New parents know the importance of schedules for their newborn. In fact, the literature supports parents helping their children develop patterns of sleep, feeding, and awake times in order to thrive as newborns. However, we know that not all children are born with the same temperament. In fact, in the same family, children may have completely opposite dispositions and needs for stimulation, sleep, and attention.
Parents who have children that struggle to sleep may blame themselves for their child’s inability to quiet or sleep. They may question their own behaviors as a parent and try everything to help their child learn to sleep. They may also feel pressure from extended family members who try to offer support and guidance, and nothing seems to help the newborn quiet or rest peacefully. Parents who struggle to find the balance of sleep and awake time for their children not only feel judged, but also can perceive they are “bad” parents because they don’t seem to be able to get it all figured out. The truth is, research reveals these parents are not alone, and are not at all “bad parents”, simply parents who could use additional information about supporting their very active little one. Some children are just more attentive, awake longer hours during the day, or are more active, and this can cause pressure on parents who themselves are tired and need a few moments of rest.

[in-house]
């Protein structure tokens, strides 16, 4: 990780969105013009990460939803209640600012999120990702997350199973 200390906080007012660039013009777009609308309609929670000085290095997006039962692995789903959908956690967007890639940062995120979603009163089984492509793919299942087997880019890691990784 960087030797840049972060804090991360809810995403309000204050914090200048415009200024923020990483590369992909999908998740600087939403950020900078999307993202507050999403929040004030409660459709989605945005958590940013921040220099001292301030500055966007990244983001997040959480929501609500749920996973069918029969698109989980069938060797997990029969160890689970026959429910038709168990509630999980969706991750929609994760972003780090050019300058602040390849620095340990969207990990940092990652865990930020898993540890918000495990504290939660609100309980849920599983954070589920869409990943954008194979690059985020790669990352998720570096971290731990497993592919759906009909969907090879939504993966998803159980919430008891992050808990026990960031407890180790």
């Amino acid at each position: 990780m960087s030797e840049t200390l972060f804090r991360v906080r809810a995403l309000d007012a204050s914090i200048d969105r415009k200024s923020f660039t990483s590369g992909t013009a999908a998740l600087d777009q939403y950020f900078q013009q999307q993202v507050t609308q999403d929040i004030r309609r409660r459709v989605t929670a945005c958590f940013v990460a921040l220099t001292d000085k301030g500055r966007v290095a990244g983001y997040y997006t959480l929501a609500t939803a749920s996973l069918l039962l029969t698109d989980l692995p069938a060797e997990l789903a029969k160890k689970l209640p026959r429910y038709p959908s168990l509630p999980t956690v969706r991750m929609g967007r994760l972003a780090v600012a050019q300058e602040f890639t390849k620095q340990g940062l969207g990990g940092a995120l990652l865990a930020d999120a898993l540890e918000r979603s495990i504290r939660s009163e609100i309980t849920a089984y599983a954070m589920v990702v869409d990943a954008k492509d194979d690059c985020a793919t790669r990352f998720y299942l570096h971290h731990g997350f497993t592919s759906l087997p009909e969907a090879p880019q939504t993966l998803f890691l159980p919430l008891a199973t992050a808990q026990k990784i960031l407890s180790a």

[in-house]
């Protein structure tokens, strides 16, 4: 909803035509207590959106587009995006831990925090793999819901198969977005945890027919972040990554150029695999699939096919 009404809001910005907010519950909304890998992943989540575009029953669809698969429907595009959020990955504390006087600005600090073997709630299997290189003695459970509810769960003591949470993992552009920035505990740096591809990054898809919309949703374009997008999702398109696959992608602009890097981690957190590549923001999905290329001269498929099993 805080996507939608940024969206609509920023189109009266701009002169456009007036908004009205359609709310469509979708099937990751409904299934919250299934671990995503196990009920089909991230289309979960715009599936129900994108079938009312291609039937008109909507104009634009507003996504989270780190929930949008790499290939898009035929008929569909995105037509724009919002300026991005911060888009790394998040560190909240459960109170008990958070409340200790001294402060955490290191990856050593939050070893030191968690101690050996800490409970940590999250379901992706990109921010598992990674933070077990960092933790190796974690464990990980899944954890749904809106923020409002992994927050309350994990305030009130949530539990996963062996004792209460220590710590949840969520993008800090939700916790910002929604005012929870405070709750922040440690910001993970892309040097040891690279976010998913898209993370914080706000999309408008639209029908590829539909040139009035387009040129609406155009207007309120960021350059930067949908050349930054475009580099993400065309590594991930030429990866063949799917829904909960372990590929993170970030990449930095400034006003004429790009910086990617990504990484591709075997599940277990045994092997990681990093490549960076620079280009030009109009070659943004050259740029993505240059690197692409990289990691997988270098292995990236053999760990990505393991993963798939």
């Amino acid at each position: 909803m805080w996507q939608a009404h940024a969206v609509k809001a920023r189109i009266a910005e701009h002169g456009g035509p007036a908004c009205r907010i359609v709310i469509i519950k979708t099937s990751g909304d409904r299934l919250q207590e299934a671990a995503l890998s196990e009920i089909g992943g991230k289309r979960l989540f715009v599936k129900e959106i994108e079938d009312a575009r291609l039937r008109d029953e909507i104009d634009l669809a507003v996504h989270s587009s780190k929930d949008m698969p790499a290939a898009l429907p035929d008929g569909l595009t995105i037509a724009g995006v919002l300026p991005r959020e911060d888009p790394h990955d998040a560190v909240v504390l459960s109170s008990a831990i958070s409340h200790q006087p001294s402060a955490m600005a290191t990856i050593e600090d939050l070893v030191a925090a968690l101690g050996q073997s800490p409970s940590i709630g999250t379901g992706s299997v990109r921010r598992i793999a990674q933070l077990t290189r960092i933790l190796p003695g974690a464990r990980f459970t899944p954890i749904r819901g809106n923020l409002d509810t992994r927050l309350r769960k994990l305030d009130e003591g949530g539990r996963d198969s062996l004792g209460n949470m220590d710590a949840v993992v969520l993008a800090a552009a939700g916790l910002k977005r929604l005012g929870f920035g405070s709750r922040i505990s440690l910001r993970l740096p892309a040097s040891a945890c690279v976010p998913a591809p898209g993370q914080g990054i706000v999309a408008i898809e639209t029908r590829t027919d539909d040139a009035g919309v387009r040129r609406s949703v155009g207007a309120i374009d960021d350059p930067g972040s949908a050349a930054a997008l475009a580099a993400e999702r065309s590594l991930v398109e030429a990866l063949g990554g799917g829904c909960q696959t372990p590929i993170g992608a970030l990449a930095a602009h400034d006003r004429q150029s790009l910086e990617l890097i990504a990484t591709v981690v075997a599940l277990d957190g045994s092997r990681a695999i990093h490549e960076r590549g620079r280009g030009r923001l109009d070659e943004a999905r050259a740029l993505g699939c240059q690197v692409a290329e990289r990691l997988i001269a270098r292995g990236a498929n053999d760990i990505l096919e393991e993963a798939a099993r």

Researcher Macall Gordon has made a career of helping parents learn about sleep and how it may impact children and their behavior.
Macall visits with our Science of Parenting team to discuss her years of research on sleep and children. She offers some ideas that may be useful for parents who have the child that has FOMO – also known as “fear of missing out”. She wants parents to know they are not alone.